One of the stellar examples of successful dose tracking is in Estonia, which has a national PACS system; standardized procedures for every exam and modality, including mammography; and participation by virtually every provider from academic hospitals to private practices, Rehani said.
Every patient has a permanent patient identifier number that is included on every exam and every modality -- an essential part of the process. By inputting the identifier, one can determine the date and dose details of every exam. Finland and Denmark also have excellent programs.
A recent IAEA survey that dealt with willingness to track radiation exposures garnered responses from 76 countries. Almost 90% of countries said dose tracking would be extremely useful or very useful, he said. But most countries in the IAEA survey said they weren't doing it; nearly all citing a lack of available technology.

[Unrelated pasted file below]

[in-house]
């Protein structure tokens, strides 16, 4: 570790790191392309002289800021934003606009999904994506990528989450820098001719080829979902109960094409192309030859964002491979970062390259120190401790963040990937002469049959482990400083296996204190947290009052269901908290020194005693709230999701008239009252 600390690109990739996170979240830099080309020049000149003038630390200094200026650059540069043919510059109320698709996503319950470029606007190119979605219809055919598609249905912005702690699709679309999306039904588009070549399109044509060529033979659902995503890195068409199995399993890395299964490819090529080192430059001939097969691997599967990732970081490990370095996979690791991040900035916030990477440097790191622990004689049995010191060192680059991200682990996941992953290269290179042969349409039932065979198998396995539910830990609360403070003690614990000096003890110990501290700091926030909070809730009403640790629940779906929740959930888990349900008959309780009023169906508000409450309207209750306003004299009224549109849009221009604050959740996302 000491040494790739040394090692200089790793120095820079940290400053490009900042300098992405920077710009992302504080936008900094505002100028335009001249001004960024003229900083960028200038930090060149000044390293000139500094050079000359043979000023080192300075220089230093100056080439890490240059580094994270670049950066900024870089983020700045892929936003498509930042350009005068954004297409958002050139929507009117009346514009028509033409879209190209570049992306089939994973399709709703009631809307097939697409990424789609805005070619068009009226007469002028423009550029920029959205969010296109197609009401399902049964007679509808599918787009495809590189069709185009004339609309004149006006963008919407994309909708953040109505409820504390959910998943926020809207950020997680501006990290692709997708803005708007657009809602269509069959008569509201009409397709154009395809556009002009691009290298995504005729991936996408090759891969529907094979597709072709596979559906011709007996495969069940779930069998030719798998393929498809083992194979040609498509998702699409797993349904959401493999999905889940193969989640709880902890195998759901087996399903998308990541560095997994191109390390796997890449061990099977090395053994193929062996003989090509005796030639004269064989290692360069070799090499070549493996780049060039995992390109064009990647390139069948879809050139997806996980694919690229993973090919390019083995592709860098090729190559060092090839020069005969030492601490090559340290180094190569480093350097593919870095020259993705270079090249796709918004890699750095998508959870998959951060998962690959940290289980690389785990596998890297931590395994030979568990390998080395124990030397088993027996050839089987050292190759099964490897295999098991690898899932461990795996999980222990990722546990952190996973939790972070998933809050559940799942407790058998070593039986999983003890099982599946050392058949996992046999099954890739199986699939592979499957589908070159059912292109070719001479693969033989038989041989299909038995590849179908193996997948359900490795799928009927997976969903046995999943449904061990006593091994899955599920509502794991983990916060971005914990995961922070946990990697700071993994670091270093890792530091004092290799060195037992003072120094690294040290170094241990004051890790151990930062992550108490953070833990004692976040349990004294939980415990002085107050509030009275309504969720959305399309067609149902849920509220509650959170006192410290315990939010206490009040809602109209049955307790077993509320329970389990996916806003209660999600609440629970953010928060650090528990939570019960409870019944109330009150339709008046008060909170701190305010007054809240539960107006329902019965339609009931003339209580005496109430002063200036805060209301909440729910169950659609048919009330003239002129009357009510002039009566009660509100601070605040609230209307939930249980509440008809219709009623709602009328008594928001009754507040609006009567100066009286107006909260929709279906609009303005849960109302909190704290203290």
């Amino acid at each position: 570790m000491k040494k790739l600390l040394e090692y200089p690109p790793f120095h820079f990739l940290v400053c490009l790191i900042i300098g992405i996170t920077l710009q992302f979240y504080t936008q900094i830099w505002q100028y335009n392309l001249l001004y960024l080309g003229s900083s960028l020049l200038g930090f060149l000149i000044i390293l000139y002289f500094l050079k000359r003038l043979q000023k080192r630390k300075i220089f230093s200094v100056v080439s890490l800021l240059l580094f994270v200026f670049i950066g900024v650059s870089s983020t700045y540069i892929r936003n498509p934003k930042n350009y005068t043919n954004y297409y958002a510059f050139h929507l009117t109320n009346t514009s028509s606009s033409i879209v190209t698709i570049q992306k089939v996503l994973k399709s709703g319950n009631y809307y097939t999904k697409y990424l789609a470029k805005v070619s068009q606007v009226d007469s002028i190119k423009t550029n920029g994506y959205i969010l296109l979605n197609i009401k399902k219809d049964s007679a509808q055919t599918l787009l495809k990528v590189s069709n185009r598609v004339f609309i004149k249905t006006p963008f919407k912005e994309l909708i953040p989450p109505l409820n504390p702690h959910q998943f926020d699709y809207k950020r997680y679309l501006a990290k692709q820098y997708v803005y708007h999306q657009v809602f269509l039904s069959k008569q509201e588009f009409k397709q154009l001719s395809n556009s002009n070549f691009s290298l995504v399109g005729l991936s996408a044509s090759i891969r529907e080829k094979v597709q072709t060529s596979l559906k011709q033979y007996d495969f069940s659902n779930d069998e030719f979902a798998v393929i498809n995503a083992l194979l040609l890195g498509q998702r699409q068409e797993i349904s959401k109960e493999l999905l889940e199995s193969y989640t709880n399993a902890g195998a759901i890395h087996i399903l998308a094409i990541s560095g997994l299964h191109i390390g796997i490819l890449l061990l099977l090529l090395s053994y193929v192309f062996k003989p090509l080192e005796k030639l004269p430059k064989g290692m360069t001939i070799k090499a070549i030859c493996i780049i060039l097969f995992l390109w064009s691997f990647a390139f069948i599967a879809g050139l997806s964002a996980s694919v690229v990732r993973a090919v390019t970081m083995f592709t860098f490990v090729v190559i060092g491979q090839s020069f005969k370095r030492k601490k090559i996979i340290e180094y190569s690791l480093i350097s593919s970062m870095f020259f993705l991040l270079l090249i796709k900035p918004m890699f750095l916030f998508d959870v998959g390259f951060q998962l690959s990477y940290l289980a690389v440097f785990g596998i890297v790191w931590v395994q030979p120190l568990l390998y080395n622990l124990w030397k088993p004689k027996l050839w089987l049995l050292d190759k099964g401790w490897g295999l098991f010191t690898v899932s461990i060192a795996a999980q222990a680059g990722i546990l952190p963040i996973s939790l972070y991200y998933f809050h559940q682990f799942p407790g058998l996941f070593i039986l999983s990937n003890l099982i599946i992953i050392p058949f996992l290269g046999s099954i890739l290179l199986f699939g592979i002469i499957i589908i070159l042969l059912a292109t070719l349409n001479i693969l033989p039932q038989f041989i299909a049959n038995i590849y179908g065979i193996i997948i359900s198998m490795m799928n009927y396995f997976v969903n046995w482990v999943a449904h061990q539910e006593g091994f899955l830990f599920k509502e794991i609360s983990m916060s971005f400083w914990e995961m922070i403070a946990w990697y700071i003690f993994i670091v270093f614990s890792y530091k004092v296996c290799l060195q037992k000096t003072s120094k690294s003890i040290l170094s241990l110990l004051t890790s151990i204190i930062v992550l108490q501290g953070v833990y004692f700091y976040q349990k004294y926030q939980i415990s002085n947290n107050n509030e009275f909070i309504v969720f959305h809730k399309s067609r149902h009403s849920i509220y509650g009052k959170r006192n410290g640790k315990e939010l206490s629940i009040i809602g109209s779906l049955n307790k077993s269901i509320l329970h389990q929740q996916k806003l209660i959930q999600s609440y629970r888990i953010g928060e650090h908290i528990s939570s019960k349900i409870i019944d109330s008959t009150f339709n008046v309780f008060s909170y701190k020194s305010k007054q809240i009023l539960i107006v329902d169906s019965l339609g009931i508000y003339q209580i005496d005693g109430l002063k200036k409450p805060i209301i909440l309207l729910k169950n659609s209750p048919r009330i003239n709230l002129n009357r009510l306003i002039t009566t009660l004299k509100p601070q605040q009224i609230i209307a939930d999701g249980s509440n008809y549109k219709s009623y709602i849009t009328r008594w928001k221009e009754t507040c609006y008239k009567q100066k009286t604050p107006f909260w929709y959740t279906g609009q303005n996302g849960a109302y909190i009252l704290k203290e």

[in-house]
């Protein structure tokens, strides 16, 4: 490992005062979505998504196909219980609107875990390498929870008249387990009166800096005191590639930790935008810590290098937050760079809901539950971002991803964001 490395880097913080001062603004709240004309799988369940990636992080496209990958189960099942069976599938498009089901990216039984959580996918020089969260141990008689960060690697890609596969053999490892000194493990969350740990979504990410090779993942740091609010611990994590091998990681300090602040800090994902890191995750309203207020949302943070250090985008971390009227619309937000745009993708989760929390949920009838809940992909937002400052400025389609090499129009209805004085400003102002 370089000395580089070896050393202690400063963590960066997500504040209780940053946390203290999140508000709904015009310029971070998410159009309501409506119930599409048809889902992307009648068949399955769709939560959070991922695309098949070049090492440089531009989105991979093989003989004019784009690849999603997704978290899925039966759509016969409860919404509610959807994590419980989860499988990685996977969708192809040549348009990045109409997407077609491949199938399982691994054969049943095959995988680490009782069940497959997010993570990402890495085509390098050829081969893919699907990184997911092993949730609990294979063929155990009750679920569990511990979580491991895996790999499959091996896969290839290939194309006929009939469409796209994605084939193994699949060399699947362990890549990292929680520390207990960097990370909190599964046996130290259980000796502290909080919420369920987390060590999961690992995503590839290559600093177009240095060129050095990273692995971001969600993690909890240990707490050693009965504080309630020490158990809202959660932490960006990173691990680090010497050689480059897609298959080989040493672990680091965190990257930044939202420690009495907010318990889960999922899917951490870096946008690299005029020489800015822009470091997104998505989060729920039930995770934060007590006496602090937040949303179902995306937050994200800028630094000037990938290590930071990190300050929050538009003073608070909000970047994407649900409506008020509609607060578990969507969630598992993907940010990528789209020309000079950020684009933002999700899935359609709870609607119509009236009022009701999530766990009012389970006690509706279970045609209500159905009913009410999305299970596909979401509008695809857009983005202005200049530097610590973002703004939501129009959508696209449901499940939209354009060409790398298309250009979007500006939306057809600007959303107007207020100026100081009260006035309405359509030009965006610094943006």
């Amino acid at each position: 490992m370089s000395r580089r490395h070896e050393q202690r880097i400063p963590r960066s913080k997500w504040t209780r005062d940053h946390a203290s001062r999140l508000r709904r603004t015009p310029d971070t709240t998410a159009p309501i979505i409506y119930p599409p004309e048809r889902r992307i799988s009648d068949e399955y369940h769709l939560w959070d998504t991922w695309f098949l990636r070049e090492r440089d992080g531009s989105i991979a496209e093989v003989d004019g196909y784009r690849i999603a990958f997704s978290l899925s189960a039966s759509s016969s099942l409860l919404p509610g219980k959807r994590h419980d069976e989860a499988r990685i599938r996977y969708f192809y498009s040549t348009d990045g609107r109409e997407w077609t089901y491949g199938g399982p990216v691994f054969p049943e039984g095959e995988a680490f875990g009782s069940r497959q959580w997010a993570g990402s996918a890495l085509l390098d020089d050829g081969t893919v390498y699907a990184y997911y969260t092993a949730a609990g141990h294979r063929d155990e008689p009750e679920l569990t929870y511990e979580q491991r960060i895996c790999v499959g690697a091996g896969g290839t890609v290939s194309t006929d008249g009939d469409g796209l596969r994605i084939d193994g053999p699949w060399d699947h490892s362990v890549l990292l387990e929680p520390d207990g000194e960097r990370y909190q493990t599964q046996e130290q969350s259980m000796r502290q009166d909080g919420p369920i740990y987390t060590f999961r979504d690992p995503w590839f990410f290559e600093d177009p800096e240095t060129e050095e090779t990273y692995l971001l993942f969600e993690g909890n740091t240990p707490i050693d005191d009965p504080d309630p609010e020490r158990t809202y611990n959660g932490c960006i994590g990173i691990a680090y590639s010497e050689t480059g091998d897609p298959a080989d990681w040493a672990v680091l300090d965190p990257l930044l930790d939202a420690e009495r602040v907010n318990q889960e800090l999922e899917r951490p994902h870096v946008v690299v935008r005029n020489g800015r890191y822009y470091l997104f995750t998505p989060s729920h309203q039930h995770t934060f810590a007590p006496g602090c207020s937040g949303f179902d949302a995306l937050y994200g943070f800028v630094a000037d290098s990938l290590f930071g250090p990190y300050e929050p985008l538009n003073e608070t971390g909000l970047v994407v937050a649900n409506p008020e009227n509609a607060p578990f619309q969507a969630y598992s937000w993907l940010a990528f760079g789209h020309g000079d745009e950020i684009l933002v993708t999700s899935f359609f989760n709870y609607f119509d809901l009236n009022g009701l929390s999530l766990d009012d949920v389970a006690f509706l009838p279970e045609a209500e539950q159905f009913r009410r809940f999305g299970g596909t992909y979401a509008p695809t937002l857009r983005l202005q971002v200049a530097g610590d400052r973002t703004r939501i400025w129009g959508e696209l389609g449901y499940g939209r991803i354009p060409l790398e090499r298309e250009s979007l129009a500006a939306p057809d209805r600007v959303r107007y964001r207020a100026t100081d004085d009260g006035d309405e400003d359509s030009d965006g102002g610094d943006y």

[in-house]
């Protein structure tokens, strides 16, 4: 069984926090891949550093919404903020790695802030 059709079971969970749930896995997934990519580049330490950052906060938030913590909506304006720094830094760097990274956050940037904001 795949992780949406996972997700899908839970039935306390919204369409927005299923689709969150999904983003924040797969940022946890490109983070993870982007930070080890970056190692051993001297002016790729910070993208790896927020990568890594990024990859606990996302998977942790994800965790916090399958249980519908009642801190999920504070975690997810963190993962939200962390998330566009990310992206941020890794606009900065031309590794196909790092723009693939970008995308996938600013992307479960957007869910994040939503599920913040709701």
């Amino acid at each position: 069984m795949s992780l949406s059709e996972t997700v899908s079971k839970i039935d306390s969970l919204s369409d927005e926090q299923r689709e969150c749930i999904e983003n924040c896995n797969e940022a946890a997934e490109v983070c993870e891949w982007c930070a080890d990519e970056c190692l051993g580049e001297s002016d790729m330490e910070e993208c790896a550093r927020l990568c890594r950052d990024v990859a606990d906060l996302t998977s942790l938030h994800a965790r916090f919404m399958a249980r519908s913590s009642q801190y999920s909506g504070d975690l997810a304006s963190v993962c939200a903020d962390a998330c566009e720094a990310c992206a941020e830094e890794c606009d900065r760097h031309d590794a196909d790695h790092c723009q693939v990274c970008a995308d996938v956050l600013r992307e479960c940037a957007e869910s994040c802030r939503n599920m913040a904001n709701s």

A joint position statement will be developed at a meeting in January 2012 based on input from the world's leading radiology and health organizations, including the World Health Organization, the European Commission, the International Society of Radiology, and the International Organization for Medical Physics, said.
Wrapping up the symposium's opening session, Richard Morin, PhD, an ACR fellow from the Mayo Clinic in Jacksonville, FL, discussed the ACR's Dose Index Registry pilot project launched in May. Morin's comments were echoed in a talk last week at the 2011 RSNA meeting in Chicago and are the subject of an AuntMinnie.com article.
The symposium, which ends December 9, can be accessed live by clicking here.